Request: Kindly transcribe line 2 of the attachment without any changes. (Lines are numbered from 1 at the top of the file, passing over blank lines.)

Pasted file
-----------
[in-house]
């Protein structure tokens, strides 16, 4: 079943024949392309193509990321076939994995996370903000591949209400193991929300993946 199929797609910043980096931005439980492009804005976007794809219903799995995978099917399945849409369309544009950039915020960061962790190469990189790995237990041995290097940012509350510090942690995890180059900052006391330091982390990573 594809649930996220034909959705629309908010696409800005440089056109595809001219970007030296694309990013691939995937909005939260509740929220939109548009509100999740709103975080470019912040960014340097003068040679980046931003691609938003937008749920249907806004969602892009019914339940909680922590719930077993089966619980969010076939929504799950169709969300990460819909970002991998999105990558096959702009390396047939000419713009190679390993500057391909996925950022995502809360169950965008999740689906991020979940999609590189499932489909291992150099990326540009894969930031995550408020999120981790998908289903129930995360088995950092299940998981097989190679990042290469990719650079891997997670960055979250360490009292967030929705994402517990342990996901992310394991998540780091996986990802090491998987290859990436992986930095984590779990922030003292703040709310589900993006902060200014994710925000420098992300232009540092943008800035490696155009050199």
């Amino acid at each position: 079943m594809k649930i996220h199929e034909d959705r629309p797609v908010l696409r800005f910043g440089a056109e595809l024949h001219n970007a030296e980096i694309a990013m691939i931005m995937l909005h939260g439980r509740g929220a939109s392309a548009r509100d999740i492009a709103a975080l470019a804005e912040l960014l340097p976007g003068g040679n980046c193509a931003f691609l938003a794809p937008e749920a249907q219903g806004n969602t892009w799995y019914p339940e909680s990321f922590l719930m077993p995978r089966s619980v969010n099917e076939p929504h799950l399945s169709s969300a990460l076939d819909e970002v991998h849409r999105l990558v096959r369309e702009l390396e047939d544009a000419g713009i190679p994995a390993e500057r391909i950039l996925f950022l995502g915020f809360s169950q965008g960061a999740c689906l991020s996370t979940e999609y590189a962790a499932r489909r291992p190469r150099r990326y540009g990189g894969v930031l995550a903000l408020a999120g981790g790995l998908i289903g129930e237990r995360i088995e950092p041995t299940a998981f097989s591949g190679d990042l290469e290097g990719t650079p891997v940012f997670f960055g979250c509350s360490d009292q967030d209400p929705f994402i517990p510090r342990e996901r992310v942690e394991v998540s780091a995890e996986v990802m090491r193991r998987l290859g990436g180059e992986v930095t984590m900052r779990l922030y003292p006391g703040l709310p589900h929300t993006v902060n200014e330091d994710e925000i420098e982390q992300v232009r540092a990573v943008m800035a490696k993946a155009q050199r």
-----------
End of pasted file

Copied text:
């Protein structure tokens, strides 16, 4: 079943024949392309193509990321076939994995996370903000591949209400193991929300993946 199929797609910043980096931005439980492009804005976007794809219903799995995978099917399945849409369309544009950039915020960061962790190469990189790995237990041995290097940012509350510090942690995890180059900052006391330091982390990573 594809649930996220034909959705629309908010696409800005440089056109595809001219970007030296694309990013691939995937909005939260509740929220939109548009509100999740709103975080470019912040960014340097003068040679980046931003691609938003937008749920249907806004969602892009019914339940909680922590719930077993089966619980969010076939929504799950169709969300990460819909970002991998999105990558096959702009390396047939000419713009190679390993500057391909996925950022995502809360169950965008999740689906991020979940999609590189499932489909291992150099990326540009894969930031995550408020999120981790998908289903129930995360088995950092299940998981097989190679990042290469990719650079891997997670960055979250360490009292967030929705994402517990342990996901992310394991998540780091996986990802090491998987290859990436992986930095984590779990922030003292703040709310589900993006902060200014994710925000420098992300232009540092943008800035490696155009050199």